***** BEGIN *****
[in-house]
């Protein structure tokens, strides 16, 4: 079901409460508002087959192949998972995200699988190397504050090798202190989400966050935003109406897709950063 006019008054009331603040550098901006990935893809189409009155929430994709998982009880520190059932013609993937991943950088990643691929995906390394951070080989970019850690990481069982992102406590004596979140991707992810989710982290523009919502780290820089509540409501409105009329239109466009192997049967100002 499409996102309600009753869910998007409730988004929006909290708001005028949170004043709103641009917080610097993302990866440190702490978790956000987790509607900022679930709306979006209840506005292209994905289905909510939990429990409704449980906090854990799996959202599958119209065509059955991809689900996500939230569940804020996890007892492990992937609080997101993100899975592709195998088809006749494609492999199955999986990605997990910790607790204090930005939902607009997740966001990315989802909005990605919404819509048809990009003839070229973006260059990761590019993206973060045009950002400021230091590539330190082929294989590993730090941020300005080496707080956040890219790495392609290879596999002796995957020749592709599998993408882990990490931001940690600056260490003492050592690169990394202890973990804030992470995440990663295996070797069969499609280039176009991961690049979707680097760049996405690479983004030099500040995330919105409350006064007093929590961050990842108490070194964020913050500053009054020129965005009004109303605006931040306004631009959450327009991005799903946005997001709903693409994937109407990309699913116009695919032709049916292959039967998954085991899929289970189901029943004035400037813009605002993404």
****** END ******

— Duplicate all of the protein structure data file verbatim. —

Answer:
[in-house]
């Protein structure tokens, strides 16, 4: 079901409460508002087959192949998972995200699988190397504050090798202190989400966050935003109406897709950063 006019008054009331603040550098901006990935893809189409009155929430994709998982009880520190059932013609993937991943950088990643691929995906390394951070080989970019850690990481069982992102406590004596979140991707992810989710982290523009919502780290820089509540409501409105009329239109466009192997049967100002 499409996102309600009753869910998007409730988004929006909290708001005028949170004043709103641009917080610097993302990866440190702490978790956000987790509607900022679930709306979006209840506005292209994905289905909510939990429990409704449980906090854990799996959202599958119209065509059955991809689900996500939230569940804020996890007892492990992937609080997101993100899975592709195998088809006749494609492999199955999986990605997990910790607790204090930005939902607009997740966001990315989802909005990605919404819509048809990009003839070229973006260059990761590019993206973060045009950002400021230091590539330190082929294989590993730090941020300005080496707080956040890219790495392609290879596999002796995957020749592709599998993408882990990490931001940690600056260490003492050592690169990394202890973990804030992470995440990663295996070797069969499609280039176009991961690049979707680097760049996405690479983004030099500040995330919105409350006064007093929590961050990842108490070194964020913050500053009054020129965005009004109303605006931040306004631009959450327009991005799903946005997001709903693409994937109407990309699913116009695919032709049916292959039967998954085991899929289970189901029943004035400037813009605002993404």